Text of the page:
It would be deceptively straightforward to adopt a positivist, empiricist philosophy to interpreting the research related to the outcomes of IPE and deem that the evidence indicates no justification for such activity. Indeed, the much cited Cochrane systematic review by Zwarenstein et al
, published in 2000, reviewed 89 papers and found none meeting stringent methodological standards for inclusion.4
As a consequence the review found no conclusive evidence of the effectiveness of IPE in relation to professional practice and/or health care outcomes. Given the fact that in medical education overall there is a relative neglect of such traditionally robust research design, it would tempting to accept the findings of this systematic review and conclude that this is where the IPE story ends.5
However, further enquiry about the evolution of research activity following the Cochrane review reveals a slightly less pessimistic picture.
Over the last 5 years several of the researchers (IPE Joint Evaluation Team—JET) who conducted the original Cochrane review have engaged in a further ongoing review of educationalist research on IPE, commissioned by CAIPE (UK Centre for the Advancement of Interprofessional Education).6
At the end of 2005 the review selected 107 out of 353 papers as methodologically robust (though the authors admit these are less stringent methodological standards than the original Cochrane review). The vast majority of the papers were from the US or the UK and 80% involved interventions for postgraduate learners with a reasonably even distribution between primary and secondary care. The JET reports evaluations across the Kirkpatrick range7
Most of the evaluation reports are not surprisingly focused on learner reaction and the review found that there was a very significant positive reporting bias. Because the report was compiled on behalf of an organisation focused on delivering IPE and that the positive reporting bias was so pronounced, these findings are not presented here. However, despite these reservations about the strength of new evidence in support of IPE, the review is important because it demonstrates that the IPE movement is continuing to evolve and develop and has not been deterred by the rebuff of empiricism through the Cochrane study. Interestingly, the authors themselves do not promote a quantitative report of their findings but instead highlight the potential of IPE and the importance of continued research. Indeed, in a second paper the JET group issues guidance on constructing methodologically robust evaluation of IPE interventions so that the evidence base can expand further.8
The research relating to IPE provides a fascinating illustration of the core themes underpinning wider debate about best evidence medical education (BEME). Harden's impassioned declaration of the need for good quality evidence upon which to evolve educational policy was the subject of a thought‐provoking critique by Norman.9,10
One of the central tenets of Norman's article was that there was clear evidence that adult educational teaching processes were effective but that empiricist, positivist methodology was not infrequently too blunt a tool to capture the essence of successful educational outcomes. Norman highlighted the need to supplement more conventionally powerful experimental designs with robustly gathered qualitative material. Norman's critique thus sought to challenge the assumption that “quantitative is best”.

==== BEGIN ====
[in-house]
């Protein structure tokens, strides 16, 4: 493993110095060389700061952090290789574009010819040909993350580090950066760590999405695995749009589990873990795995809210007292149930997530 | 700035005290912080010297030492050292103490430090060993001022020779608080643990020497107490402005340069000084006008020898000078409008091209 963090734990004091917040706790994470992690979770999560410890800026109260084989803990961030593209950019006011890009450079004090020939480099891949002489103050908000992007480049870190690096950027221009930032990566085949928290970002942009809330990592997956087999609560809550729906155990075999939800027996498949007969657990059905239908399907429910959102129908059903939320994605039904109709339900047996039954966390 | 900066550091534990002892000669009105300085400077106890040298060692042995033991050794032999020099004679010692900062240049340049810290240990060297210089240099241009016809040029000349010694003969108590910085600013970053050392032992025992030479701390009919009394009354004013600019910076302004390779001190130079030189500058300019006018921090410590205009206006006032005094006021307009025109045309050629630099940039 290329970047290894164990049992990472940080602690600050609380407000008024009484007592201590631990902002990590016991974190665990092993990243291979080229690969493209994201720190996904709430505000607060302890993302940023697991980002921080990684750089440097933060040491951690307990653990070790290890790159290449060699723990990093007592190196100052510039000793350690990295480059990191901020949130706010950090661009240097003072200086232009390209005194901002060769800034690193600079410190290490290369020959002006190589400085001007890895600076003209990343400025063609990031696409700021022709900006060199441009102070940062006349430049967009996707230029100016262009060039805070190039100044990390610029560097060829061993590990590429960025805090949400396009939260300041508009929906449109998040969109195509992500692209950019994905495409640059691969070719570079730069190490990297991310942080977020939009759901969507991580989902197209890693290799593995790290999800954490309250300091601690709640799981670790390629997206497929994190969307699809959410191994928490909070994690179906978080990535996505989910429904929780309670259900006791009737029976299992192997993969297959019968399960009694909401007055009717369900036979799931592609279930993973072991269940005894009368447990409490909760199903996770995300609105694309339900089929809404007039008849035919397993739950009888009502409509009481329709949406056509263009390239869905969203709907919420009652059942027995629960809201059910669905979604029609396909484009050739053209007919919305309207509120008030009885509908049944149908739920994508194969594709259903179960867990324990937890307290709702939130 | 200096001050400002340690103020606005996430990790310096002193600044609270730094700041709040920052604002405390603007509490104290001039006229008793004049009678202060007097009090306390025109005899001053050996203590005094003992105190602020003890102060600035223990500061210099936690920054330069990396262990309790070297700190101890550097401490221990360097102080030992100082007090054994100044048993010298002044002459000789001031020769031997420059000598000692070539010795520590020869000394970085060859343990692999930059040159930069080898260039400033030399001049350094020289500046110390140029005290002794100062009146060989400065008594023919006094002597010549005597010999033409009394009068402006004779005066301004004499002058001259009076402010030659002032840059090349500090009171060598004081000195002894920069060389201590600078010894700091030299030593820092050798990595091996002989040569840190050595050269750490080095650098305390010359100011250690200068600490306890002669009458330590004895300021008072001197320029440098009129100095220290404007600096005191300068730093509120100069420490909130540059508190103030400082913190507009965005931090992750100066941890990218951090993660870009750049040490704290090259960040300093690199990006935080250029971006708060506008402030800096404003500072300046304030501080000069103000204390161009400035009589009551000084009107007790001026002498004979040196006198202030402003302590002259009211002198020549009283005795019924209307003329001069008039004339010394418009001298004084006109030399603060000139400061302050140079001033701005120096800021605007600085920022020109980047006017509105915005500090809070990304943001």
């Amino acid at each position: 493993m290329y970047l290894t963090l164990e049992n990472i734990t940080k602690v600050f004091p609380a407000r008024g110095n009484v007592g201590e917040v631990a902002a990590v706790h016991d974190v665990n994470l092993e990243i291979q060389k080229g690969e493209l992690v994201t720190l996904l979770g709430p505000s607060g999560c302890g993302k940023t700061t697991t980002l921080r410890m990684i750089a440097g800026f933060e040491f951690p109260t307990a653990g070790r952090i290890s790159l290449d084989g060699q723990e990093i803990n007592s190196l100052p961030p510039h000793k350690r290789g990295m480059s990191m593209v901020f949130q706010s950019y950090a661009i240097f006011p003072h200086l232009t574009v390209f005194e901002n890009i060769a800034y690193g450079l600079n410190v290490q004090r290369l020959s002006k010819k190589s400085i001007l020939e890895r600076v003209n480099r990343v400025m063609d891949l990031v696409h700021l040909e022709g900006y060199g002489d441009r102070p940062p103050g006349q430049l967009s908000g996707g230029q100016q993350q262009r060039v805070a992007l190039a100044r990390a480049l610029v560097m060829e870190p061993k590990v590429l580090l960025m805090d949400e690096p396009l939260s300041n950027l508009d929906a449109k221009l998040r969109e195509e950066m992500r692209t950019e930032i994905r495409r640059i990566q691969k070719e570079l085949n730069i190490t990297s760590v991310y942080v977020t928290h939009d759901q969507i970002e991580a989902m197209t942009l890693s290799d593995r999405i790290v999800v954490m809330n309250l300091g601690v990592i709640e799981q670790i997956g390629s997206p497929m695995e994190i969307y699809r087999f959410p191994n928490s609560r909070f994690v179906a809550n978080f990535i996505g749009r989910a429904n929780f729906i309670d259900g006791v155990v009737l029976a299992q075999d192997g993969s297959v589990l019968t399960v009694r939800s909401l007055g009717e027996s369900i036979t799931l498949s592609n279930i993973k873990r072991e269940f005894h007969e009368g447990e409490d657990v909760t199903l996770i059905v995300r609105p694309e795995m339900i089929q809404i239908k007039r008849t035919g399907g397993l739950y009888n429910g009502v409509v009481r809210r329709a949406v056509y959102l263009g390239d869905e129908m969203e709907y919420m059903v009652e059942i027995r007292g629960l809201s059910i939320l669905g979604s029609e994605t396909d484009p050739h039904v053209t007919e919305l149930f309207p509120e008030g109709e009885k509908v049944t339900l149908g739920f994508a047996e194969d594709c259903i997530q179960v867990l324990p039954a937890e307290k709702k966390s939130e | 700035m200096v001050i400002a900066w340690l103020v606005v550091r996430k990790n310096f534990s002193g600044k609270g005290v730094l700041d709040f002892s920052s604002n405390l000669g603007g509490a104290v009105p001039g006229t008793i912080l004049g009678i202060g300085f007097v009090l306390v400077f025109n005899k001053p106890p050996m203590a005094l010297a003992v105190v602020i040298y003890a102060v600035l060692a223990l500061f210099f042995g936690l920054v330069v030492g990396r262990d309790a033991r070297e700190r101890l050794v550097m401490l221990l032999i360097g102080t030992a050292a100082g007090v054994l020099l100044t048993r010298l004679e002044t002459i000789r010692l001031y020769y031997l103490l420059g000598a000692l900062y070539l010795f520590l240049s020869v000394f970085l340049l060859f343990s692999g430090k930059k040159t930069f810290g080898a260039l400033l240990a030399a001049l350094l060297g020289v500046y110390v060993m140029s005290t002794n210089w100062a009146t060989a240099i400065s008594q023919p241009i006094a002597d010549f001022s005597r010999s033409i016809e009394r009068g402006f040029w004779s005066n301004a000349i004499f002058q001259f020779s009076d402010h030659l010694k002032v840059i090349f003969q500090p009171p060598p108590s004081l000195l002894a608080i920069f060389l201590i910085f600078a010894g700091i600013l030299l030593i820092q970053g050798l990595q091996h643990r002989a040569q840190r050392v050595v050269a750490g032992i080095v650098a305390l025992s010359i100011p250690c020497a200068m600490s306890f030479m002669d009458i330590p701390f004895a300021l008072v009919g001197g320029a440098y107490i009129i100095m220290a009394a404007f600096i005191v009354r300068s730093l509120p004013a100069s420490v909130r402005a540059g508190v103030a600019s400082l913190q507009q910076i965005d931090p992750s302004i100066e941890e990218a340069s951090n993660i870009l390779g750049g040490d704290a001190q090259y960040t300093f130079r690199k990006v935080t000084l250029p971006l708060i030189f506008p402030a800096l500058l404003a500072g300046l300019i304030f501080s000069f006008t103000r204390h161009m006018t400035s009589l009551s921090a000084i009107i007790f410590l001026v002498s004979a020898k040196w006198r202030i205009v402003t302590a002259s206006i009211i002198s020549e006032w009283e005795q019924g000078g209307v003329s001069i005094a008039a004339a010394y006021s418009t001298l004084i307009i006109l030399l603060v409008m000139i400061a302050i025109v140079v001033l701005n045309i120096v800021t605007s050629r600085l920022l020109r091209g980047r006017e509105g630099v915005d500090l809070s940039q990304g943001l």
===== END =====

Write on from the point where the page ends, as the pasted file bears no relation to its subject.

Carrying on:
It is clearly justifiable to observe that there is a paucity of powerful experimental design support for IPE. However, it is equally true that even allowing for the potential conflict of interest inherent in the JET review, evidence exists from less traditionally powerful research designs in support of IPE across a range of Kirkpatrick evaluative levels. As Norman's critique highlights, the lack of robust empirical support for IPE is not unique, given the problems of establishing the effectiveness of other educational interventions, and yet somehow the literature regarding IPE seems to have been reported with more certainty and pessimism. Here it would appear that the political context in which IPE is being developed is extremely pertinent.
If one assumes the somewhat defensive and reductivist perspective that IPE is being used solely as a means to generate cheaper generic health care workers to replace existing traditional professionals, then one can begin to understand why the research base can be interpreted with such veracity. IPE in such a context is a threat and the reassuring transparency of the objective positivist paradigm provides a powerfully persuasive rejection of the movement. However, if one instead appreciates the potential political dangers of developing IPE while at the same time seeking to embrace the inherent advantages of more integrated IPE (as community care for chronic conditions in particular becomes ever more complex and team reliant), then the need to evaluate adequately IPE's effectiveness using a range of complementary research methodologies becomes more powerful. In this context it would not be justifiable to claim from the literature that there was no support for the benefits of IPE in terms of challenging professional attitudes/behaviours and organisational practice. Admittedly there is as yet little methodologically robust evidence for benefit in terms of patient outcome, but as outlined above this is not unique to IPE within the context of BEME overall.